Estimation of Carbon Stock in Fagus crenata Secondary Forest using X-ray Densitometry

Yoshihiro Nobori, Hiromichi Onodera, Masato Noda, Terutaka Katoh
2006 Journal of Forest Planning  
JapanSociety ofForest Planning 59 Article Estimationof Carbon Stock in using X-ray Fagus crenata Densitometry SecondaryForest Ybshihiro Nobori'L, HiromichiOnodera'2,Masato Noda"3 and 'ferutaka Katoh'À BSTRACT Global warming due to increase in the atmespheric carbon dioxide level is a matter oi grewing concern and the carbon-absorbing function of the forest is now an issue gathering public attention. Under $uch conditions, it is necessary to calculate carbon stock in tree stems, and understand
more » ... e details of the bulk density of stems. Ihe aim of this study is te estimate the carbon stock in the forest with guaranteed accuracy by stem analysis and soft X-ray densitometry, using a Stem Density Analyzer (SDA). Samples of beech CFZIgus crenata) were collected at Kaminagawa Experimenta1 Forest, Yamagata University [[len trees were selected from the standing trees in the investigation area. The wood disks were obtained from the stem at a 1-m interval starting from the height of O.2m. Frem each di$k, four blocks were cut out in the feur directions, and a 1.4mm-thick strip was prepared from each block using a doubletoothed circular saw. Annual ring width and bulk density were measured by soft X-ray densitometry Each 1-m-long stem segment was regarded as a cone trapezoid, and using the average of annual ring widths in four directions, wood volume fer each year was calculated. The calculated value was multiplied by average of bulk density to obtain wood dry weight for each year, and it was cenverted to carbon stock by multiplying by the rate of carbon. SDA was used for these calculations. The distributien of bulk density in the $tem was variable in the same individual, and even the average bulk density of each individual varied with the individual, even though the bulk density was measured for the individual$ with similar ages and under simi!ar environmental cenditions. 'Ihese results indicate that the examination of bulk density is impertant for the calculation of carbon stocks. 1[he diarneter at breast height (DBH) of trees was found to have a close correlation with the carbon stock. Iherefore, we estimated carbon stock per unit area using the correlatien formula between DBH and carben stock in each tree in the investigation area. Ihe estirnated carben stock per unit area in the stand was 44% greater than that estimatecl by the method currently proposed by IPCC method. Carbon stock can be estimated with high accuracy using the correlation formula between DBH and carbon stock.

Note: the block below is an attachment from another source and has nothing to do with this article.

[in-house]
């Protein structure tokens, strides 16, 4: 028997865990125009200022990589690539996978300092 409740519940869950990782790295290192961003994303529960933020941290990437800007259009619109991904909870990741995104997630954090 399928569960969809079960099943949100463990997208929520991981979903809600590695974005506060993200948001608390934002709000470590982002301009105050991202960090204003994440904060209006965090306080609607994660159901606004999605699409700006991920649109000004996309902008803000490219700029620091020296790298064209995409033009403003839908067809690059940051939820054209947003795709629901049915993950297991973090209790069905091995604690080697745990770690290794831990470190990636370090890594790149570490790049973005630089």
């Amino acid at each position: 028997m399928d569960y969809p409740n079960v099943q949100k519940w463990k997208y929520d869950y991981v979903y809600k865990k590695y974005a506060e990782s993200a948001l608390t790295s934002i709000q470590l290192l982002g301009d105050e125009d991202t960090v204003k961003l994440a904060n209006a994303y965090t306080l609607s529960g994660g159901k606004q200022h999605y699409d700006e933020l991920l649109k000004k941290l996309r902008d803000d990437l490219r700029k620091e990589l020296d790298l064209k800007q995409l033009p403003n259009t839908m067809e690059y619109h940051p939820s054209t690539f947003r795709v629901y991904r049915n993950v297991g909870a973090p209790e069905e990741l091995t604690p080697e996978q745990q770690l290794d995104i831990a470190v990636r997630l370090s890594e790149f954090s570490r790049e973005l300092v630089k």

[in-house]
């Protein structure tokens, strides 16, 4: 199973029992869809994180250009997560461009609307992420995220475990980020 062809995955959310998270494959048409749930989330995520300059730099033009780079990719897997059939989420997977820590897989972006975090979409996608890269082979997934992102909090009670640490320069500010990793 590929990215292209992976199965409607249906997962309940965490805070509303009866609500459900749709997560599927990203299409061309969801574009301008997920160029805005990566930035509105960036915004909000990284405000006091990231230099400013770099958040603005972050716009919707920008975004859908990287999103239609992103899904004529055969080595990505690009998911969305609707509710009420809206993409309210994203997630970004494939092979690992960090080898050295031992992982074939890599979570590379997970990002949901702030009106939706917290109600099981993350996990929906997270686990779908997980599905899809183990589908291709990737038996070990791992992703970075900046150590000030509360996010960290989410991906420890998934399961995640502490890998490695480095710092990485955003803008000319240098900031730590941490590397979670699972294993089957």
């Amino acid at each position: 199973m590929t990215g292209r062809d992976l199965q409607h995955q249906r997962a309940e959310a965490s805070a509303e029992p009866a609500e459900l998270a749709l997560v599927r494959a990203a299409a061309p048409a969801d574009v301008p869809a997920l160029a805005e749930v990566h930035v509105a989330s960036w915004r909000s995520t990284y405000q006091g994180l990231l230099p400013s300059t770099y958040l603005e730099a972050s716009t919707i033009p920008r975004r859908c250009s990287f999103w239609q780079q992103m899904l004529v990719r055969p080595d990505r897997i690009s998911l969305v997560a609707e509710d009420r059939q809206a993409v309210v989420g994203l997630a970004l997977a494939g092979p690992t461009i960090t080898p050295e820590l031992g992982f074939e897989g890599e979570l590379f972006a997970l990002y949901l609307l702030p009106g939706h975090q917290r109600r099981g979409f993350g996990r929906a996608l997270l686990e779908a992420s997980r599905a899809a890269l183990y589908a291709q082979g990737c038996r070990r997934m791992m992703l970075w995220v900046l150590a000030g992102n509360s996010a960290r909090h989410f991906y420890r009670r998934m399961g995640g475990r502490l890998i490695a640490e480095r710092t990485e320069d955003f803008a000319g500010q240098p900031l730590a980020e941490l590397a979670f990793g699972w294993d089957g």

doi:10.20659/jfp.11.2_59 fatcat:beycf7y2mfepjgmvrnqmh63pzi